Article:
French Success at the Royal Ascot

France ChantillyWith Britain’s most valuable race meeting on the horizon it is time to take a look at how the French contingent have performed over the recent years.

French trainers have been targeting the staying races since the mid-1940s. The Marcel Boussac-owned Caracalla won the G1 Ascot Gold Cup (4014m) in 1946 with the Charles Semblat-trained charge already having won the G1 Grand Prix de Paris (2400m) and the G1 Prix Royal Oak (3100m) the previous year. That same trainer and owner combination took the race in 1948 with Arbar. A half-brother to Caracalla it is clear to see those staying pedigrees, alongside a healthy race programme have contributed to success throughout those early years.

The contest was also won five times between 1951-1960 whilst the high-class Sagaro produced a trio of consecutive victories from 1975-1977.

It is fair to say that the success of French contestants in the G1 Ascot Gold Cup (4014m) over recent years has diminished, although Vazirabad did finish runner-up in 2018. This could be down to the home staying programme catering for the majority of the trainer’s needs, whilst the likely encountering of fast ground always has the potential to scare off French raiders.

Putting the G1 Ascot Gold Cup to one side there is a new generation of trainer’s emerging in France for whom Royal Ascot has developed into a major event on the racing calender with some of its key races being targeted by France’s finest thoroughbreds. Races such as the G1 St James’s Palace Stakes (Colts) (1600m) and the G1 Coronation Stakes (Fillies) (1600m) have attracted plenty of French attention. The timing of such an event has provided a stable platform for France to take on the top British and Irish 3-year-old milers. French runners have had plenty of success in the G1 Coronation Stakes (Fillies) (1600m) over recent years with Immortal Verse (2011), Ervedya (2015), Qemah (2016) and Watch Me (2019) all landing the prize.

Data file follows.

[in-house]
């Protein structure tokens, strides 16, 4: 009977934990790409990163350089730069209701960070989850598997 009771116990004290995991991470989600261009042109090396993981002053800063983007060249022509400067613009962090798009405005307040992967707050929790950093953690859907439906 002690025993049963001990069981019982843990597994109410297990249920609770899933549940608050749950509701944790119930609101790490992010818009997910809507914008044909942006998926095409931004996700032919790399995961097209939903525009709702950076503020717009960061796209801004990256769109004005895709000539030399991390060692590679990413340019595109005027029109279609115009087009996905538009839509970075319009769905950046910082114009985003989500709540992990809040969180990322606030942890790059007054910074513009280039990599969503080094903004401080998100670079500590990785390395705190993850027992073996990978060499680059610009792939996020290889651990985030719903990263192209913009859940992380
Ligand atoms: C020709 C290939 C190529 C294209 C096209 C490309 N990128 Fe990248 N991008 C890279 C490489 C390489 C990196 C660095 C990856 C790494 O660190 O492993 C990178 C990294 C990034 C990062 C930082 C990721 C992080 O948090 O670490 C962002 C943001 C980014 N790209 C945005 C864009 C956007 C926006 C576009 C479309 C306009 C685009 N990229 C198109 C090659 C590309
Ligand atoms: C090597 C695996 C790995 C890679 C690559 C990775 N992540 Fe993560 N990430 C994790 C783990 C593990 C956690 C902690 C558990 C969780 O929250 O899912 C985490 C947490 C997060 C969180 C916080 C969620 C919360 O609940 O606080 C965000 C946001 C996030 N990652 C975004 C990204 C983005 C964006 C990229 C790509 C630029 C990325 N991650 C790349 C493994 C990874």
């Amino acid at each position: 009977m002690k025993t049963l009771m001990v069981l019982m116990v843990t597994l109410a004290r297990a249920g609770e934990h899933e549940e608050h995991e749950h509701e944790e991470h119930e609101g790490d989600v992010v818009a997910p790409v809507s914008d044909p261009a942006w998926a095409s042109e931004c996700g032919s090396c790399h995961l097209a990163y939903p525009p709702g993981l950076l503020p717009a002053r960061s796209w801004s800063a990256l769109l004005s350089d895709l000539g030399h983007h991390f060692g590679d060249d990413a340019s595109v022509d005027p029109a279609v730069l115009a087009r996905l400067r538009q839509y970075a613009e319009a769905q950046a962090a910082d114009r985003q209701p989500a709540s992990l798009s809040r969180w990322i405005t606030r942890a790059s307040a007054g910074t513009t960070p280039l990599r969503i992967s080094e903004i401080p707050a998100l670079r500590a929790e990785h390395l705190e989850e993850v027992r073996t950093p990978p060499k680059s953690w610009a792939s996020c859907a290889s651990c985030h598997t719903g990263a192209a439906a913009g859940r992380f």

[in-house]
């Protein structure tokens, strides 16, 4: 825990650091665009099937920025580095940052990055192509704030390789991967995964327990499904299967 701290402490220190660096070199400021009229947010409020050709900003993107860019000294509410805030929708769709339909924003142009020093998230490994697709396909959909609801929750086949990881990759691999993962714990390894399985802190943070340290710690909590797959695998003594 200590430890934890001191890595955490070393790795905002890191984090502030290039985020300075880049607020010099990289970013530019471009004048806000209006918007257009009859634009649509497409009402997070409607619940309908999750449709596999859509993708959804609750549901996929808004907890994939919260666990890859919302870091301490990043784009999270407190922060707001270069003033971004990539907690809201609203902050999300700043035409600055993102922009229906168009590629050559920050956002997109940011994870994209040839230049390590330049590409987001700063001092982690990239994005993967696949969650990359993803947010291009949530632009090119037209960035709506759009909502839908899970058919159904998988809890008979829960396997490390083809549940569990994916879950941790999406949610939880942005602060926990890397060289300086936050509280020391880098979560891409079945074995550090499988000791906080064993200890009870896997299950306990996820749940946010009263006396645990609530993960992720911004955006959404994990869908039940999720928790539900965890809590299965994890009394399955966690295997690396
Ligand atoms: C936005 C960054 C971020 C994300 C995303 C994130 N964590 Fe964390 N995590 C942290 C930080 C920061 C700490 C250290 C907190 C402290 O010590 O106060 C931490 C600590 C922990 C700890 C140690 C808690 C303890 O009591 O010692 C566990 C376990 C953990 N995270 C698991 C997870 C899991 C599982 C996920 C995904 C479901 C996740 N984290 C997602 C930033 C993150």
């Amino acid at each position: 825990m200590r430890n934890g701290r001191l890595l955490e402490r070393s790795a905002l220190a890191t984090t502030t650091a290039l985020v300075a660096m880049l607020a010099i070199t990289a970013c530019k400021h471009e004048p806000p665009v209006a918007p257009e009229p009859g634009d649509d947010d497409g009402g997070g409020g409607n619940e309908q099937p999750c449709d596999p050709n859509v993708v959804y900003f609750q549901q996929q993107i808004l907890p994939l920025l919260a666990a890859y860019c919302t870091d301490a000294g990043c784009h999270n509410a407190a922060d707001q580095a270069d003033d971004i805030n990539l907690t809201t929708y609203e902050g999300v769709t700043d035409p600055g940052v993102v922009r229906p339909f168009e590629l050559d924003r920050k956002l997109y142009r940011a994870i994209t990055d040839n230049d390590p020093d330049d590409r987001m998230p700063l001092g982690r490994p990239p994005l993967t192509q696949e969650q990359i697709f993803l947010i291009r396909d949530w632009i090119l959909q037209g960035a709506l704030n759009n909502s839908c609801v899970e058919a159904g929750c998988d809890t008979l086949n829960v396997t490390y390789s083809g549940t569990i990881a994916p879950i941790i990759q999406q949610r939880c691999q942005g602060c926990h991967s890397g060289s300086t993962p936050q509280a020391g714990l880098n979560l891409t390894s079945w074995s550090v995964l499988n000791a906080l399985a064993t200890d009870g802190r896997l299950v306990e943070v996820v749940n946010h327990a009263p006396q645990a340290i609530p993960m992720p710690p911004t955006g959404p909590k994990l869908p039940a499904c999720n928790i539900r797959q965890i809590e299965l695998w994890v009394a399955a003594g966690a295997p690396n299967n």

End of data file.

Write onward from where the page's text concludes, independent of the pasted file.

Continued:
The G2 Ribblesdale Stakes (2404m) also provides the opportunity for those horses unsuited by the shorter trip of the G1 Prix de Diane (2100m). French runners have however been scarce in the event with the Aga Khan-owned Vazira the last competitor back in 2014. Although Olivier Peslier did win the race aboard the John Gosden-trained Coronet in 2017.

A far more fashionable recent target for French raiders has been the G1 Prince of Wales’s Stakes (2004m), a race open to four-year-olds and above. The race went to France three times between the years of 2007-2010 courtesy of victories from ManduroVision d’Etat and Byword. Whilst G1 Prix de L’Arc de Triomphe (2400m) winners Treve and Waldgeist both filled third position in their respective attempts.

As for the sprinting divisions the recent French crop have struggled to compete at the top-level, despite victories from Don’t Worry Me (1997) and Chineur (2005) in the G1 King’s Stand Stakes (1000m). The G1 Prix de l’Abbaye (1000m) is the sole five-or six-furlong G1 in France for all-aged horses and the majority of recent fields have predominantly been made up of English and Irish raiders. It would appear the French sprinting division lacks top-class performers in comparison.

French trainers still hold a handful of entries for next week’s festival with Suesa (Commonwealth Cup) and Sagamiyra (Duke Of Cambridge Stakes) the two that stand out on paper.

Source: French PMU

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Rich Nilsen is a 19-time qualifier to the National Horseplayers Championship (NHC), an event he has cashed in four times. He was the first player to finish in the top 10 of the NHC twice. A former executive with and a member of the NHC Players’ Committee, Rich is a graduate of the University of Louisville Equine Business Program and is founder of, a site devoted to horse racing education and promotion.

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